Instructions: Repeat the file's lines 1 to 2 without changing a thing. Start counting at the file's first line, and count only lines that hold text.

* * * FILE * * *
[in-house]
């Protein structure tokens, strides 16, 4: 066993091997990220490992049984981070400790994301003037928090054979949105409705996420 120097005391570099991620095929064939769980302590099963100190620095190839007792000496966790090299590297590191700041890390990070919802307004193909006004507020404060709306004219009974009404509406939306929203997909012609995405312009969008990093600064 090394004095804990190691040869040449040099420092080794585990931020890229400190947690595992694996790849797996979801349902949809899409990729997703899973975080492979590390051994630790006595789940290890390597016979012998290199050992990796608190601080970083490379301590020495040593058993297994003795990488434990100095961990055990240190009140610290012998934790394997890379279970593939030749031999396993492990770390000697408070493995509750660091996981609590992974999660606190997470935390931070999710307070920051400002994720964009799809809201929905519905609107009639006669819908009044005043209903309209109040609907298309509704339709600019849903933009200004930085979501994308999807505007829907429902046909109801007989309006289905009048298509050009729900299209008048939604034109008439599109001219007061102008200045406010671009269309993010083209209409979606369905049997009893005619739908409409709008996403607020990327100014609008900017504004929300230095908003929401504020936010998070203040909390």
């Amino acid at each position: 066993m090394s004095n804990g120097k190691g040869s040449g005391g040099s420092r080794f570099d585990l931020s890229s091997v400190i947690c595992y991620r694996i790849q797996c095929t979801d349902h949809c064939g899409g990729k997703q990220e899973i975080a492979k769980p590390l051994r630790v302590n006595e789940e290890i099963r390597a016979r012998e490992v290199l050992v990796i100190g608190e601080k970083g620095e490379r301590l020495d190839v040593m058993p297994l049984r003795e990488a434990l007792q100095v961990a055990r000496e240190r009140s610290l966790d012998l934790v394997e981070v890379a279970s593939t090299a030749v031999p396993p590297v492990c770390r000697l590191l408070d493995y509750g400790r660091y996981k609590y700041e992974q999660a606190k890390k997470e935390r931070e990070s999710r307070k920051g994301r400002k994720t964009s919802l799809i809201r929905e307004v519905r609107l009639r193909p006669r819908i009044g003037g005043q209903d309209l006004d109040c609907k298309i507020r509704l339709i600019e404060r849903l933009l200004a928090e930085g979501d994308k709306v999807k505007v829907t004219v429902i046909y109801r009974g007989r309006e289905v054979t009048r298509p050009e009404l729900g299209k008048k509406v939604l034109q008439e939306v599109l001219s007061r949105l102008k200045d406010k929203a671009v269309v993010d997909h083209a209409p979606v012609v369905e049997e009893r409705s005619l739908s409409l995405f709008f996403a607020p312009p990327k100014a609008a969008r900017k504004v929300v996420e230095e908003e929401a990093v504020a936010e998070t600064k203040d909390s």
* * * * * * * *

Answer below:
[in-house]
């Protein structure tokens, strides 16, 4: 066993091997990220490992049984981070400790994301003037928090054979949105409705996420 120097005391570099991620095929064939769980302590099963100190620095190839007792000496966790090299590297590191700041890390990070919802307004193909006004507020404060709306004219009974009404509406939306929203997909012609995405312009969008990093600064 090394004095804990190691040869040449040099420092080794585990931020890229400190947690595992694996790849797996979801349902949809899409990729997703899973975080492979590390051994630790006595789940290890390597016979012998290199050992990796608190601080970083490379301590020495040593058993297994003795990488434990100095961990055990240190009140610290012998934790394997890379279970593939030749031999396993492990770390000697408070493995509750660091996981609590992974999660606190997470935390931070999710307070920051400002994720964009799809809201929905519905609107009639006669819908009044005043209903309209109040609907298309509704339709600019849903933009200004930085979501994308999807505007829907429902046909109801007989309006289905009048298509050009729900299209008048939604034109008439599109001219007061102008200045406010671009269309993010083209209409979606369905049997009893005619739908409409709008996403607020990327100014609008900017504004929300230095908003929401504020936010998070203040909390």